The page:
Empty Bottle – Ukrainian Village: Empty Bottle is a great place to discover and see new music in Chicago. Though I rarely recognize the names of bands as I’m scrolling through EB’s calendar of events, that’s half the fun for me. No matter what kind of music you like, you’re likely to find something at Empty Bottle. There’s usually is a $5-$15 cover, and it’s cash only, but drinks are pretty cheap, there’s a photo booth, and the crowd is usually chill.. In addition to daily shows, EB also serves almost as a cultural center for hipsters. It hosts pop up sales, book fairs, record release parties, charity shows, dance parties, and there’s a great BYOB restaurant attached to it called Bite. My favorite event at EB is Windy City Soul Night, a gathering of great vinyl and soul djs that keep you moving all night. If you’ve never been before, this is a great night to go, but they aren’t kidding when they say get there early. There’s a line by 10:30! EB Shows

Thalia Hall
Thalia Hall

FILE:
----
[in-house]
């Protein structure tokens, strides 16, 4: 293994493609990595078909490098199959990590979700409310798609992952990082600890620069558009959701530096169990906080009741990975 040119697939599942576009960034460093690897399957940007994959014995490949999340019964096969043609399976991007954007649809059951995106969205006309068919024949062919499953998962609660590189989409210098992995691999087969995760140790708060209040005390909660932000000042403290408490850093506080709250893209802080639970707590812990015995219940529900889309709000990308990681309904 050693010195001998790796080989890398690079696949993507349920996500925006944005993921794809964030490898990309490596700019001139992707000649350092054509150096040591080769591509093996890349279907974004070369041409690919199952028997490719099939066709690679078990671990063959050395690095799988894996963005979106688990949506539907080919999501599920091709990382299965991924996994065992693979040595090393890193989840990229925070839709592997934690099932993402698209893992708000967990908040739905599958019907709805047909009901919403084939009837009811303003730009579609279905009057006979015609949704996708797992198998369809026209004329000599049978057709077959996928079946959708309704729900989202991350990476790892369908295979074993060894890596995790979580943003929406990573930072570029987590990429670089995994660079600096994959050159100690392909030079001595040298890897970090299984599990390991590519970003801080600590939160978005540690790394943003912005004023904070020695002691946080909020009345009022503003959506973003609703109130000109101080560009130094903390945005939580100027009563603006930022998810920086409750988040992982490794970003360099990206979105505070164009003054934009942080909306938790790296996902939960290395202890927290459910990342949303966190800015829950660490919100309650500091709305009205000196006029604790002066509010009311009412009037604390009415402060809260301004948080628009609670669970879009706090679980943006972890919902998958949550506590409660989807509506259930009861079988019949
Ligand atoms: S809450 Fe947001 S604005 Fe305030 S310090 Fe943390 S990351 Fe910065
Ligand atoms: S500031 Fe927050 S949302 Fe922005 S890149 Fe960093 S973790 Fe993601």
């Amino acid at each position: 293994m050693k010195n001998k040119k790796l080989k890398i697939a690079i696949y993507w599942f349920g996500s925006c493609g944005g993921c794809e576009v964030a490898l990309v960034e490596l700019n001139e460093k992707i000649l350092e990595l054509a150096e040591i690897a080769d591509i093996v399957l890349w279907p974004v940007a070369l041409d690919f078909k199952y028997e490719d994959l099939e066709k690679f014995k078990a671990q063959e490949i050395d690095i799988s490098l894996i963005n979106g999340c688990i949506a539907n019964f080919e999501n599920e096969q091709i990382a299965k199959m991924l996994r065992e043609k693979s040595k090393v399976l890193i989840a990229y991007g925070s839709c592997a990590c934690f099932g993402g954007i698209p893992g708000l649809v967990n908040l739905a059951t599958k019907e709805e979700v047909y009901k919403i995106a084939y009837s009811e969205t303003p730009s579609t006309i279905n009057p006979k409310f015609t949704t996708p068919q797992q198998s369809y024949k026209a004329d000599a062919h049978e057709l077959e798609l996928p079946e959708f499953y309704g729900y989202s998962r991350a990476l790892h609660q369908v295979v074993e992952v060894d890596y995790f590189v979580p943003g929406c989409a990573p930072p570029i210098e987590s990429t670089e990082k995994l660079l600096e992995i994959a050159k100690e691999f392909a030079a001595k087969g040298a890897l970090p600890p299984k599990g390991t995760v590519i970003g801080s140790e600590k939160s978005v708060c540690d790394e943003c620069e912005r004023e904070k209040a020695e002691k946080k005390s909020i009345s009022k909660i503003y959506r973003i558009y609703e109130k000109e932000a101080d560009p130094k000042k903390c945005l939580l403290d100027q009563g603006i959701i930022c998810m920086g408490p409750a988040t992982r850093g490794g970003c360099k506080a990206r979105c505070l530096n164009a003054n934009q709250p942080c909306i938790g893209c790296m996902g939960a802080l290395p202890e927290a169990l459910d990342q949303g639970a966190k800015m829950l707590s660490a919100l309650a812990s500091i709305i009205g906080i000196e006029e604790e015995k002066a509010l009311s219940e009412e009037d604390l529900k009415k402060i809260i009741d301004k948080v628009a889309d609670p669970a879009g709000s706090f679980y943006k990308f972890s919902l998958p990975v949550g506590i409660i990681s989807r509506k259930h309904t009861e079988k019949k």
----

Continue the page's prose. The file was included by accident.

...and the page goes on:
Thalia Hall – Pilsen: Thalia Hall is the creation of Empty Bottle and Space (music venue in Evanston connected to Union Pizzeria – both are really great) owners, Bruce Finkelman and Craig Golden. Thalia Hall alone is truly beautiful venue, unlike any other I’ve been to in Chicago. Not only is the architecture amazing, but it’s a huge space so there’s actually room to move and dance (fancy that). However, Thalia Hall is a part of something much bigger, and cooler. The two aforementioned owners had a 3 pronged vision for the refurbished property that Thalia is a part of. Thalia Hall serves as the music and event space for the community, but attached you’ll also find a unique punch focused cocktail bar (appropriately named Punch House), and a beer-inspired restaurant named Dusek’s Board & Beer, after the original owner John Dusek who owned the property and ran a tavern in the late 1800’s. Unfortunately I have yet to make to Punch House or Dusek’s because they were so packed the last time I was in the area, but I’m determined to make it there this spring. This property is the perfect combination of historic and modern-day Chicago, a city famous for its food, music, and ability to drink. If Pilsen seems a little far for you, I guarantee the bus/cab/uber ride is worth it! Thalia Hall